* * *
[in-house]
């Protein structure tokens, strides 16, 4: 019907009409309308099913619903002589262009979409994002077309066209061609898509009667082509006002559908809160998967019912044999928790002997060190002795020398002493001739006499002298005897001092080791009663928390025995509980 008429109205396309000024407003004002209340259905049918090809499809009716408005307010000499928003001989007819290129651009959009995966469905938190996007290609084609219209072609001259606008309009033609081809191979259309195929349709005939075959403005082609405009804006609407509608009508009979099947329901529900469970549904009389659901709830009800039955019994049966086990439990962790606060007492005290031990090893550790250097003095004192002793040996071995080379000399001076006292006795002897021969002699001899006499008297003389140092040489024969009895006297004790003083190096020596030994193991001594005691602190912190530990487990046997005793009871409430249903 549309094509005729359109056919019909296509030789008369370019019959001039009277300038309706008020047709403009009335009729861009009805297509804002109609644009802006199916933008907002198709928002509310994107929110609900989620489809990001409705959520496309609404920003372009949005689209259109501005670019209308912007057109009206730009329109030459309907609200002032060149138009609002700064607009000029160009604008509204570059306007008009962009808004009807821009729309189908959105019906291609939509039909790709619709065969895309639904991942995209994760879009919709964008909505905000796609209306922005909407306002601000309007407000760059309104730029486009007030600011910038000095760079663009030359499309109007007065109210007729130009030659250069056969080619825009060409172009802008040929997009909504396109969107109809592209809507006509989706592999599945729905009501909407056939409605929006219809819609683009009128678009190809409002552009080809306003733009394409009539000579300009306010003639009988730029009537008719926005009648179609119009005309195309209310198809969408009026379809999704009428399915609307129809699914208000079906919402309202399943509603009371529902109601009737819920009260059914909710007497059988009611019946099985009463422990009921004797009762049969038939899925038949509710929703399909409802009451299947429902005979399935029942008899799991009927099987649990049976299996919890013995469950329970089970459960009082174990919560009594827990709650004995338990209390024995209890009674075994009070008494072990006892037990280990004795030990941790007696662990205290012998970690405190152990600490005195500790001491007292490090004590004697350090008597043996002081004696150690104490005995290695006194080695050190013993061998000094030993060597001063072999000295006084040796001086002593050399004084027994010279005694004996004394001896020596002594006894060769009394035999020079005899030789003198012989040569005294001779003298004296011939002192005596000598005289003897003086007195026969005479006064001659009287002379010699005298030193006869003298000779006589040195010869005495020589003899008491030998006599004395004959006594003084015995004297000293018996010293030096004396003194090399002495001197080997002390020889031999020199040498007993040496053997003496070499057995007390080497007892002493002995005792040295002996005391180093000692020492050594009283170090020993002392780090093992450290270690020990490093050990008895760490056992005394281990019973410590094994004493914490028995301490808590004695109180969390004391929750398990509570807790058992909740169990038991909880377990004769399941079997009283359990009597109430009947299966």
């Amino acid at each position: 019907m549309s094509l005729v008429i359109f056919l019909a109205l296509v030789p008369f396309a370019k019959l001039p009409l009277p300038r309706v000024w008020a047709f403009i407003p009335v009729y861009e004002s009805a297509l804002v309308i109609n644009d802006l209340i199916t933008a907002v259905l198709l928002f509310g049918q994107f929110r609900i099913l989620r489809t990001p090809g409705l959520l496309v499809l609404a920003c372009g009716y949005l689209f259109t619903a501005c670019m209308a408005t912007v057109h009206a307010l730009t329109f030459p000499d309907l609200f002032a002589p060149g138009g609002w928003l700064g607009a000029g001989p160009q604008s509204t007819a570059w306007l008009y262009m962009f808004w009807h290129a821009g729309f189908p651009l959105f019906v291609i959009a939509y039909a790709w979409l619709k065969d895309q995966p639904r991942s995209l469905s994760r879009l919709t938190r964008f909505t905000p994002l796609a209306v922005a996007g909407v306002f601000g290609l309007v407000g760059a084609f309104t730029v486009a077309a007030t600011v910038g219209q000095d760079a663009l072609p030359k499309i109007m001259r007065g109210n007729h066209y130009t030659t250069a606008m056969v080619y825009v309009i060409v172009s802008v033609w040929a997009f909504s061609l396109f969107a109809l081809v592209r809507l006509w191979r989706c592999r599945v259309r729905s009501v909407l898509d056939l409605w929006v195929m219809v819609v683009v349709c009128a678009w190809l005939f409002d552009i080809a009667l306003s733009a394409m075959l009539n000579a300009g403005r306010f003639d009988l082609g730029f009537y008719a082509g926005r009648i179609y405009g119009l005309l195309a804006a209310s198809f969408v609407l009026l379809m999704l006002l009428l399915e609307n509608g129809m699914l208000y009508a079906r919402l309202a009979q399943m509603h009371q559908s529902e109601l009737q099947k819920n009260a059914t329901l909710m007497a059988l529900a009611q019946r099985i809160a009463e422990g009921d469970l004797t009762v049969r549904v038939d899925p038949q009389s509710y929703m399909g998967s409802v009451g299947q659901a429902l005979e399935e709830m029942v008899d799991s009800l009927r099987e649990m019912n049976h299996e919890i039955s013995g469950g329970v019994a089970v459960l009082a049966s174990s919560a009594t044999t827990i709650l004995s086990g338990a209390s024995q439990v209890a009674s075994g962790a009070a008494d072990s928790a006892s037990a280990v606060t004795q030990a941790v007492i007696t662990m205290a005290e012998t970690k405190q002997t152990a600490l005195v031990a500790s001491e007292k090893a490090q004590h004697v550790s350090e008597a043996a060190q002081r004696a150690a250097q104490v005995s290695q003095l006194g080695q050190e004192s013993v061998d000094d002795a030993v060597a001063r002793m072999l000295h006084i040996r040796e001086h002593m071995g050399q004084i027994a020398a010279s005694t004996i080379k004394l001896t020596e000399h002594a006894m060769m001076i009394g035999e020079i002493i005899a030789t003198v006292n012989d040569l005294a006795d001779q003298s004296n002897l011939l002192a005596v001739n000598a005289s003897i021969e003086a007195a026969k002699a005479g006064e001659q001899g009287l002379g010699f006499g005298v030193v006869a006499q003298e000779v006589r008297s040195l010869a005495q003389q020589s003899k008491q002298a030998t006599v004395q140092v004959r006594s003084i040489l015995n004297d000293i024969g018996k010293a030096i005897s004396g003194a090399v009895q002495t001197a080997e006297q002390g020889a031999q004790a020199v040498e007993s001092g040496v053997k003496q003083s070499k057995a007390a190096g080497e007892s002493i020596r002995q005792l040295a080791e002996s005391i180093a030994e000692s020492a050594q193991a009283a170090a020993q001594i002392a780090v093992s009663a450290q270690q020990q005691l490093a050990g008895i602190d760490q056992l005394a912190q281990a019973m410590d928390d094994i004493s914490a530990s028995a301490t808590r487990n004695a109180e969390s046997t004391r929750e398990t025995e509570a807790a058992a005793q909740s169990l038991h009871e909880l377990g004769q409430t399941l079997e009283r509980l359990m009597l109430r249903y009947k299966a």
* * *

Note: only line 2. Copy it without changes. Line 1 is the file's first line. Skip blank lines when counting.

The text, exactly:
């Protein structure tokens, strides 16, 4: 019907009409309308099913619903002589262009979409994002077309066209061609898509009667082509006002559908809160998967019912044999928790002997060190002795020398002493001739006499002298005897001092080791009663928390025995509980 008429109205396309000024407003004002209340259905049918090809499809009716408005307010000499928003001989007819290129651009959009995966469905938190996007290609084609219209072609001259606008309009033609081809191979259309195929349709005939075959403005082609405009804006609407509608009508009979099947329901529900469970549904009389659901709830009800039955019994049966086990439990962790606060007492005290031990090893550790250097003095004192002793040996071995080379000399001076006292006795002897021969002699001899006499008297003389140092040489024969009895006297004790003083190096020596030994193991001594005691602190912190530990487990046997005793009871409430249903 549309094509005729359109056919019909296509030789008369370019019959001039009277300038309706008020047709403009009335009729861009009805297509804002109609644009802006199916933008907002198709928002509310994107929110609900989620489809990001409705959520496309609404920003372009949005689209259109501005670019209308912007057109009206730009329109030459309907609200002032060149138009609002700064607009000029160009604008509204570059306007008009962009808004009807821009729309189908959105019906291609939509039909790709619709065969895309639904991942995209994760879009919709964008909505905000796609209306922005909407306002601000309007407000760059309104730029486009007030600011910038000095760079663009030359499309109007007065109210007729130009030659250069056969080619825009060409172009802008040929997009909504396109969107109809592209809507006509989706592999599945729905009501909407056939409605929006219809819609683009009128678009190809409002552009080809306003733009394409009539000579300009306010003639009988730029009537008719926005009648179609119009005309195309209310198809969408009026379809999704009428399915609307129809699914208000079906919402309202399943509603009371529902109601009737819920009260059914909710007497059988009611019946099985009463422990009921004797009762049969038939899925038949509710929703399909409802009451299947429902005979399935029942008899799991009927099987649990049976299996919890013995469950329970089970459960009082174990919560009594827990709650004995338990209390024995209890009674075994009070008494072990006892037990280990004795030990941790007696662990205290012998970690405190152990600490005195500790001491007292490090004590004697350090008597043996002081004696150690104490005995290695006194080695050190013993061998000094030993060597001063072999000295006084040796001086002593050399004084027994010279005694004996004394001896020596002594006894060769009394035999020079005899030789003198012989040569005294001779003298004296011939002192005596000598005289003897003086007195026969005479006064001659009287002379010699005298030193006869003298000779006589040195010869005495020589003899008491030998006599004395004959006594003084015995004297000293018996010293030096004396003194090399002495001197080997002390020889031999020199040498007993040496053997003496070499057995007390080497007892002493002995005792040295002996005391180093000692020492050594009283170090020993002392780090093992450290270690020990490093050990008895760490056992005394281990019973410590094994004493914490028995301490808590004695109180969390004391929750398990509570807790058992909740169990038991909880377990004769399941079997009283359990009597109430009947299966």